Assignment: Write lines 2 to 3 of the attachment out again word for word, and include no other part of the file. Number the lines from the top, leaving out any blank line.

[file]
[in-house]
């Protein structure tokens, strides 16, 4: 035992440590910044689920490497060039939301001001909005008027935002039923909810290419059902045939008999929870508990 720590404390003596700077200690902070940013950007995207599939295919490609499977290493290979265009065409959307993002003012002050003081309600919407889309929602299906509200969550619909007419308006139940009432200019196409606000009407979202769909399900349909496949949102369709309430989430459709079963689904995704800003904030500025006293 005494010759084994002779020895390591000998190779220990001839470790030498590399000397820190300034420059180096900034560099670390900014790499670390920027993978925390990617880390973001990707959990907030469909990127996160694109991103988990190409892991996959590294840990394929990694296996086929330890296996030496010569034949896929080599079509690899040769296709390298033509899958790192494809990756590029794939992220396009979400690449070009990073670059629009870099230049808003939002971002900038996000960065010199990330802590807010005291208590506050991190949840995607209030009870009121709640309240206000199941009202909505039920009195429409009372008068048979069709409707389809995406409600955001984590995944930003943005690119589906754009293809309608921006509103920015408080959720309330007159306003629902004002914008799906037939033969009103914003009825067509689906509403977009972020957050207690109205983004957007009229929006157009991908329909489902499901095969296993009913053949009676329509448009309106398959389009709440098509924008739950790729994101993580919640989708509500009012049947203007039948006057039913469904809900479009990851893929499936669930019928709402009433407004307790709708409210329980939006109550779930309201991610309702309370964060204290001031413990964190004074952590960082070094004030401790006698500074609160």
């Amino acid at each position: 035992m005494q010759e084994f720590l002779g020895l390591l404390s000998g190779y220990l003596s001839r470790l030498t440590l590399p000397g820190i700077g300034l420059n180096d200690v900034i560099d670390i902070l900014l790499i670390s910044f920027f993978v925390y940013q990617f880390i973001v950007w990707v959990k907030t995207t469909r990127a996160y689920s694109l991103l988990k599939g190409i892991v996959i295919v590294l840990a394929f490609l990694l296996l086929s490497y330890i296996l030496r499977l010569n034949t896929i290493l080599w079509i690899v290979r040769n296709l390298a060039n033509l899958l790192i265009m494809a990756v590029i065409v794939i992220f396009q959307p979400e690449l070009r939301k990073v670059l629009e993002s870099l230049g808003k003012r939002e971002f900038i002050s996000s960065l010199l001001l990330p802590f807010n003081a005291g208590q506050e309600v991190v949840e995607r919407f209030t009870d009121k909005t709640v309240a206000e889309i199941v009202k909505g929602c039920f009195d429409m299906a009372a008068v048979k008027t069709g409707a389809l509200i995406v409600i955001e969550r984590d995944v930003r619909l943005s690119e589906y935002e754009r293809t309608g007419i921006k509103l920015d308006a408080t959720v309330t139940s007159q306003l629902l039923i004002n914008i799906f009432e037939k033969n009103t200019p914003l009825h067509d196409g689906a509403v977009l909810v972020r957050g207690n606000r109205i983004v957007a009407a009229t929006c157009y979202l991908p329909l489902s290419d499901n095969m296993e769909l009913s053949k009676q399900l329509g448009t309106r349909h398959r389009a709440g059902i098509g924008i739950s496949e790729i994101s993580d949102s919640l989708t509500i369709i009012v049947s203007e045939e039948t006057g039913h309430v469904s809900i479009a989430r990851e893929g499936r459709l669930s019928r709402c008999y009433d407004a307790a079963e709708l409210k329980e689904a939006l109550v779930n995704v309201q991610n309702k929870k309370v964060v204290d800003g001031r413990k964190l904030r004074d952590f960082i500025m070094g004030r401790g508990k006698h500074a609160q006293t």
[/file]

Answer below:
């Protein structure tokens, strides 16, 4: 035992440590910044689920490497060039939301001001909005008027935002039923909810290419059902045939008999929870508990 720590404390003596700077200690902070940013950007995207599939295919490609499977290493290979265009065409959307993002003012002050003081309600919407889309929602299906509200969550619909007419308006139940009432200019196409606000009407979202769909399900349909496949949102369709309430989430459709079963689904995704800003904030500025006293 005494010759084994002779020895390591000998190779220990001839470790030498590399000397820190300034420059180096900034560099670390900014790499670390920027993978925390990617880390973001990707959990907030469909990127996160694109991103988990190409892991996959590294840990394929990694296996086929330890296996030496010569034949896929080599079509690899040769296709390298033509899958790192494809990756590029794939992220396009979400690449070009990073670059629009870099230049808003939002971002900038996000960065010199990330802590807010005291208590506050991190949840995607209030009870009121709640309240206000199941009202909505039920009195429409009372008068048979069709409707389809995406409600955001984590995944930003943005690119589906754009293809309608921006509103920015408080959720309330007159306003629902004002914008799906037939033969009103914003009825067509689906509403977009972020957050207690109205983004957007009229929006157009991908329909489902499901095969296993009913053949009676329509448009309106398959389009709440098509924008739950790729994101993580919640989708509500009012049947203007039948006057039913469904809900479009990851893929499936669930019928709402009433407004307790709708409210329980939006109550779930309201991610309702309370964060204290001031413990964190004074952590960082070094004030401790006698500074609160």
């Amino acid at each position: 035992m005494q010759e084994f720590l002779g020895l390591l404390s000998g190779y220990l003596s001839r470790l030498t440590l590399p000397g820190i700077g300034l420059n180096d200690v900034i560099d670390i902070l900014l790499i670390s910044f920027f993978v925390y940013q990617f880390i973001v950007w990707v959990k907030t995207t469909r990127a996160y689920s694109l991103l988990k599939g190409i892991v996959i295919v590294l840990a394929f490609l990694l296996l086929s490497y330890i296996l030496r499977l010569n034949t896929i290493l080599w079509i690899v290979r040769n296709l390298a060039n033509l899958l790192i265009m494809a990756v590029i065409v794939i992220f396009q959307p979400e690449l070009r939301k990073v670059l629009e993002s870099l230049g808003k003012r939002e971002f900038i002050s996000s960065l010199l001001l990330p802590f807010n003081a005291g208590q506050e309600v991190v949840e995607r919407f209030t009870d009121k909005t709640v309240a206000e889309i199941v009202k909505g929602c039920f009195d429409m299906a009372a008068v048979k008027t069709g409707a389809l509200i995406v409600i955001e969550r984590d995944v930003r619909l943005s690119e589906y935002e754009r293809t309608g007419i921006k509103l920015d308006a408080t959720v309330t139940s007159q306003l629902l039923i004002n914008i799906f009432e037939k033969n009103t200019p914003l009825h067509d196409g689906a509403v977009l909810v972020r957050g207690n606000r109205i983004v957007a009407a009229t929006c157009y979202l991908p329909l489902s290419d499901n095969m296993e769909l009913s053949k009676q399900l329509g448009t309106r349909h398959r389009a709440g059902i098509g924008i739950s496949e790729i994101s993580d949102s919640l989708t509500i369709i009012v049947s203007e045939e039948t006057g039913h309430v469904s809900i479009a989430r990851e893929g499936r459709l669930s019928r709402c008999y009433d407004a307790a079963e709708l409210k329980e689904a939006l109550v779930n995704v309201q991610n309702k929870k309370v964060v204290d800003g001031r413990k964190l904030r004074d952590f960082i500025m070094g004030r401790g508990k006698h500074a609160q006293t």